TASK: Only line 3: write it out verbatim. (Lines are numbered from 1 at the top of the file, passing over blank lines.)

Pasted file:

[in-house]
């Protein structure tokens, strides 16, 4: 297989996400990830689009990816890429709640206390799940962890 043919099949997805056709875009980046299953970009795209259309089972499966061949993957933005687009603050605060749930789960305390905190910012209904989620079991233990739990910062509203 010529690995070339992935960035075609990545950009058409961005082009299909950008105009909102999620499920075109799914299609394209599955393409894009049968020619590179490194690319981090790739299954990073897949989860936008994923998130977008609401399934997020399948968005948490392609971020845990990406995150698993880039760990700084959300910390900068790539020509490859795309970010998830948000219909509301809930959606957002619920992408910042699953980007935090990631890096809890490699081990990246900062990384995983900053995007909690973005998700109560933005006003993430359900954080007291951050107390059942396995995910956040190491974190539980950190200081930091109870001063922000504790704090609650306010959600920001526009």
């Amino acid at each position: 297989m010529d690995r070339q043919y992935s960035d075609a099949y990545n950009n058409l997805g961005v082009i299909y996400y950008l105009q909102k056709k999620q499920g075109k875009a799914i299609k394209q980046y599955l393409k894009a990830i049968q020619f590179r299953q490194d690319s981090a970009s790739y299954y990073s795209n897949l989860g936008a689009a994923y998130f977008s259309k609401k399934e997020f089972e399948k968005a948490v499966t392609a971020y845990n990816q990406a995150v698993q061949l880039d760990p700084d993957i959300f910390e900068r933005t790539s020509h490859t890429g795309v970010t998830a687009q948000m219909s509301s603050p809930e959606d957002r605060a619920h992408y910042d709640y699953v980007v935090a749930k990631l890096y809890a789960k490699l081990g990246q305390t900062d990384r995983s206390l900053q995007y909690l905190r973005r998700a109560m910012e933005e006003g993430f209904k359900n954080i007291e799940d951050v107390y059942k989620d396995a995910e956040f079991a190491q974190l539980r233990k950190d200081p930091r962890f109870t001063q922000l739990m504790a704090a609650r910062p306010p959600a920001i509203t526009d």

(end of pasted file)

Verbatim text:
């Amino acid at each position: 297989m010529d690995r070339q043919y992935s960035d075609a099949y990545n950009n058409l997805g961005v082009i299909y996400y950008l105009q909102k056709k999620q499920g075109k875009a799914i299609k394209q980046y599955l393409k894009a990830i049968q020619f590179r299953q490194d690319s981090a970009s790739y299954y990073s795209n897949l989860g936008a689009a994923y998130f977008s259309k609401k399934e997020f089972e399948k968005a948490v499966t392609a971020y845990n990816q990406a995150v698993q061949l880039d760990p700084d993957i959300f910390e900068r933005t790539s020509h490859t890429g795309v970010t998830a687009q948000m219909s509301s603050p809930e959606d957002r605060a619920h992408y910042d709640y699953v980007v935090a749930k990631l890096y809890a789960k490699l081990g990246q305390t900062d990384r995983s206390l900053q995007y909690l905190r973005r998700a109560m910012e933005e006003g993430f209904k359900n954080i007291e799940d951050v107390y059942k989620d396995a995910e956040f079991a190491q974190l539980r233990k950190d200081p930091r962890f109870t001063q922000l739990m504790a704090a609650r910062p306010p959600a920001i509203t526009d």